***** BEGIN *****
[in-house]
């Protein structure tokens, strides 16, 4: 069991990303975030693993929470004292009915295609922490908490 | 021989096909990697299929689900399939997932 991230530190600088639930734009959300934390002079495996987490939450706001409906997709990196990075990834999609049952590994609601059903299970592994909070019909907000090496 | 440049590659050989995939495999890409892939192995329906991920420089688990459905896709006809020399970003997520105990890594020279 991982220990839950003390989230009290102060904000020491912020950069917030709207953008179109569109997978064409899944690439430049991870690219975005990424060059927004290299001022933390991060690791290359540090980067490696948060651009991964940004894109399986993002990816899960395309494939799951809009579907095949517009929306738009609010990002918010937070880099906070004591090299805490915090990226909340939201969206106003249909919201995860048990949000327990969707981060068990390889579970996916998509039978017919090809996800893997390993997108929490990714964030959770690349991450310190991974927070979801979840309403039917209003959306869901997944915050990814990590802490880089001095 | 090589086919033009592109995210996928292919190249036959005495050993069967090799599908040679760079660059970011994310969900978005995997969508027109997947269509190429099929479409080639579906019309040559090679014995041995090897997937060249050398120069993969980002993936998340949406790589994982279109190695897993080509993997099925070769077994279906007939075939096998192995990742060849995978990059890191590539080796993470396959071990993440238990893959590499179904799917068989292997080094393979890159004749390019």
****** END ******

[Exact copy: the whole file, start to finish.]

[in-house]
């Protein structure tokens, strides 16, 4: 069991990303975030693993929470004292009915295609922490908490 | 021989096909990697299929689900399939997932 991230530190600088639930734009959300934390002079495996987490939450706001409906997709990196990075990834999609049952590994609601059903299970592994909070019909907000090496 | 440049590659050989995939495999890409892939192995329906991920420089688990459905896709006809020399970003997520105990890594020279 991982220990839950003390989230009290102060904000020491912020950069917030709207953008179109569109997978064409899944690439430049991870690219975005990424060059927004290299001022933390991060690791290359540090980067490696948060651009991964940004894109399986993002990816899960395309494939799951809009579907095949517009929306738009609010990002918010937070880099906070004591090299805490915090990226909340939201969206106003249909919201995860048990949000327990969707981060068990390889579970996916998509039978017919090809996800893997390993997108929490990714964030959770690349991450310190991974927070979801979840309403039917209003959306869901997944915050990814990590802490880089001095 | 090589086919033009592109995210996928292919190249036959005495050993069967090799599908040679760079660059970011994310969900978005995997969508027109997947269509190429099929479409080639579906019309040559090679014995041995090897997937060249050398120069993969980002993936998340949406790589994982279109190695897993080509993997099925070769077994279906007939075939096998192995990742060849995978990059890191590539080796993470396959071990993440238990893959590499179904799917068989292997080094393979890159004749390019």